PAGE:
Pakistani student Taimoor Ahmed is one of hundreds of thousands of foreigners enrolled in American universities now fearing for their future after Donald Trump’s administration threatened to revoke their visas.
The US Immigration and Customs Enforcement (ICE) announced this week that foreign students whose entire courses have moved online because of the coronavirus pandemic must return to their home country.
“I might be affected if they don’t offer any sort of in-person class,” said Taimoor Ahmed, an information technology student at Cal State University in Los Angeles.
“I’m concerned. This can potentially change my future and plans,” the 25-year-old told AFP.
Harvard and MIT launched a lawsuit Wednesday, asking the court to revoke the order that Harvard President Lawrence Bacow said had thrown higher education in the US “into chaos.”
But the action has done little to alleviate the worries of foreign students, of which there were more than one million in the United States in 2019, a doubling in 20 years, according to the Institute of International Education (IEE).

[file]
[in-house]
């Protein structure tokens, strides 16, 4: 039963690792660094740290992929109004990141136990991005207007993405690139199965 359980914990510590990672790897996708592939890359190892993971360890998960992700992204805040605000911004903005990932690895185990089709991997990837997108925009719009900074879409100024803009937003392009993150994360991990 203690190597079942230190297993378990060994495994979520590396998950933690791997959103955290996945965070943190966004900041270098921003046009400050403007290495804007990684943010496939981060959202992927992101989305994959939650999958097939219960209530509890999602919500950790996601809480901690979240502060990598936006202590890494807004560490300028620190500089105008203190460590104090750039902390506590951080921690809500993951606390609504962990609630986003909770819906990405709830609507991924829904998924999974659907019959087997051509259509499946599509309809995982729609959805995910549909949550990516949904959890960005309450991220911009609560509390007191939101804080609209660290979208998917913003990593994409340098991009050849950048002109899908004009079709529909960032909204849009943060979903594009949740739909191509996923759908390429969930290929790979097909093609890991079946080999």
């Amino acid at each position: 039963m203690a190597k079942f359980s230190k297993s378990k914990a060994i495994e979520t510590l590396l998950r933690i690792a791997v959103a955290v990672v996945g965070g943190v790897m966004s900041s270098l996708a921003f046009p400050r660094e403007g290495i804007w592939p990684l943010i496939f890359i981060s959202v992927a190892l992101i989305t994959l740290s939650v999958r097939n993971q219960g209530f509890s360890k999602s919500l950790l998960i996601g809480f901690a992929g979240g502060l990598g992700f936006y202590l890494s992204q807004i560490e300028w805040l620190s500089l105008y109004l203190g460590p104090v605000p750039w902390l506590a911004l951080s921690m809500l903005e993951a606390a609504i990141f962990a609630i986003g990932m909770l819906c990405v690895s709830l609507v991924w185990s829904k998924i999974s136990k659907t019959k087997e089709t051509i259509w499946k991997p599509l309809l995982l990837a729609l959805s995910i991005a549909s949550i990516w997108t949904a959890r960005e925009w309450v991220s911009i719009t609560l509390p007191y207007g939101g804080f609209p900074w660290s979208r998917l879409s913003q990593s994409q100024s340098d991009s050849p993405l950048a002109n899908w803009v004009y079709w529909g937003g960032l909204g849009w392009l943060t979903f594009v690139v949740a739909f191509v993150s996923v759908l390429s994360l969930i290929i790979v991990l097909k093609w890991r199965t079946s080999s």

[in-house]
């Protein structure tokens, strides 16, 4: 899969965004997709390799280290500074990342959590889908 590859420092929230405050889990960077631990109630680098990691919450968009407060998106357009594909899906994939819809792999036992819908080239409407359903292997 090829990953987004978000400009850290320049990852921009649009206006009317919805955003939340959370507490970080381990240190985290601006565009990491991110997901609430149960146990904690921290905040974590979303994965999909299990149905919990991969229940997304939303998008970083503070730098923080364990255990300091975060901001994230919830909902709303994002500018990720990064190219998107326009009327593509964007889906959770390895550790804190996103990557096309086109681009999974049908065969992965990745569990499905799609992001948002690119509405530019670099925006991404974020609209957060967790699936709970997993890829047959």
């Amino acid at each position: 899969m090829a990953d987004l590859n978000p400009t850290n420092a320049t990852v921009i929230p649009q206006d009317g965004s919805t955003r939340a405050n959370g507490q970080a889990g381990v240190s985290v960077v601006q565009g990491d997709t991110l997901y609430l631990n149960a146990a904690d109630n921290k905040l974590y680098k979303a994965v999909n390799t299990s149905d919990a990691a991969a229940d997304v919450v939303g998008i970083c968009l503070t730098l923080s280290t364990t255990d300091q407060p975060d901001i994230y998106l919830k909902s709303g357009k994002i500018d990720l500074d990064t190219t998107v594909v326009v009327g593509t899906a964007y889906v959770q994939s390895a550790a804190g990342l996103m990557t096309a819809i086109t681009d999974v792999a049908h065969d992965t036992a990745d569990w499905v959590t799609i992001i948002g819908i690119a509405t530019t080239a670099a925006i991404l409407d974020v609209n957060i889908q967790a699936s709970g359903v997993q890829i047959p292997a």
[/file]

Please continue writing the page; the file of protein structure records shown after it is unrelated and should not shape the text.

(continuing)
“I’m kind of scared actually,” said an Indian graduate student at a major Texas university, who asked not to be named.
He planned to continue with online classes in the fall but is now obliged to return to the campus – in a state where COVID-19 cases are soaring—or face deportation.
Students are not the only ones concerned: the universities themselves are worried that Trump’s immigration policies are making their institutions less attractive.
They fear losing foreign students to cheaper colleges in Europe.
“These decisions risk damaging one of the United States’ strongest assets, which is our top-rate, best-in-the-world international education system,” said Aaron Reichlin-Melnick of the American Immigration Council.